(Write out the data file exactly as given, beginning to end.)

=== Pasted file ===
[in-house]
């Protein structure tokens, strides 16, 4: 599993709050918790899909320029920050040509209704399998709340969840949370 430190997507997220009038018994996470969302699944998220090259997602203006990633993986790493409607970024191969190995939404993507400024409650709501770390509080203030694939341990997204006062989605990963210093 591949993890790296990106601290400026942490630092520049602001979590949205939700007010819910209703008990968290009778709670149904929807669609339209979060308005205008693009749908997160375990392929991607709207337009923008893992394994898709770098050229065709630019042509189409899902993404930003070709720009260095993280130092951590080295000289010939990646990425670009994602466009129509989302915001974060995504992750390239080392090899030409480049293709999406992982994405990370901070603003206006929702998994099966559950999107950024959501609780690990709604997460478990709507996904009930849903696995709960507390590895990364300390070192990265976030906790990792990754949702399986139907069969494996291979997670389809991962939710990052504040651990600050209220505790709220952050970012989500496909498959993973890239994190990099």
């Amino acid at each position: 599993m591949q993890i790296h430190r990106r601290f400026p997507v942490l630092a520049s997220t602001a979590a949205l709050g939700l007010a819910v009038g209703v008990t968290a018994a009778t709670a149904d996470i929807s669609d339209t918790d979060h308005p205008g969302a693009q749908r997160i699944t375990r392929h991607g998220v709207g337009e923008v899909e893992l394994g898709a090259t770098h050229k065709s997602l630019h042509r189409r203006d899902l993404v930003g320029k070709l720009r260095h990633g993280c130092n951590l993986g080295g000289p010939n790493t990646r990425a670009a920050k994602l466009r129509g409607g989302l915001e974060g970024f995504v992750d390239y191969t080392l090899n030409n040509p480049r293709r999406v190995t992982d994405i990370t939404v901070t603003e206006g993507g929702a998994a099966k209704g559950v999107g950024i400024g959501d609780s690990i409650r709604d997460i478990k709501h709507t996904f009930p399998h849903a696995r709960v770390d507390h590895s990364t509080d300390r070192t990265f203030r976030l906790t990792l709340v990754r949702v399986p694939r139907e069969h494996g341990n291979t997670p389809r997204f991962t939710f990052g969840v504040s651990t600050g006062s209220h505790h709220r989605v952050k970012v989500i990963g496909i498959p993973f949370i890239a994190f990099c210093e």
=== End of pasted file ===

[in-house]
């Protein structure tokens, strides 16, 4: 599993709050918790899909320029920050040509209704399998709340969840949370 430190997507997220009038018994996470969302699944998220090259997602203006990633993986790493409607970024191969190995939404993507400024409650709501770390509080203030694939341990997204006062989605990963210093 591949993890790296990106601290400026942490630092520049602001979590949205939700007010819910209703008990968290009778709670149904929807669609339209979060308005205008693009749908997160375990392929991607709207337009923008893992394994898709770098050229065709630019042509189409899902993404930003070709720009260095993280130092951590080295000289010939990646990425670009994602466009129509989302915001974060995504992750390239080392090899030409480049293709999406992982994405990370901070603003206006929702998994099966559950999107950024959501609780690990709604997460478990709507996904009930849903696995709960507390590895990364300390070192990265976030906790990792990754949702399986139907069969494996291979997670389809991962939710990052504040651990600050209220505790709220952050970012989500496909498959993973890239994190990099």
């Amino acid at each position: 599993m591949q993890i790296h430190r990106r601290f400026p997507v942490l630092a520049s997220t602001a979590a949205l709050g939700l007010a819910v009038g209703v008990t968290a018994a009778t709670a149904d996470i929807s669609d339209t918790d979060h308005p205008g969302a693009q749908r997160i699944t375990r392929h991607g998220v709207g337009e923008v899909e893992l394994g898709a090259t770098h050229k065709s997602l630019h042509r189409r203006d899902l993404v930003g320029k070709l720009r260095h990633g993280c130092n951590l993986g080295g000289p010939n790493t990646r990425a670009a920050k994602l466009r129509g409607g989302l915001e974060g970024f995504v992750d390239y191969t080392l090899n030409n040509p480049r293709r999406v190995t992982d994405i990370t939404v901070t603003e206006g993507g929702a998994a099966k209704g559950v999107g950024i400024g959501d609780s690990i409650r709604d997460i478990k709501h709507t996904f009930p399998h849903a696995r709960v770390d507390h590895s990364t509080d300390r070192t990265f203030r976030l906790t990792l709340v990754r949702v399986p694939r139907e069969h494996g341990n291979t997670p389809r997204f991962t939710f990052g969840v504040s651990t600050g006062s209220h505790h709220r989605v952050k970012v989500i990963g496909i498959p993973f949370i890239a994190f990099c210093e």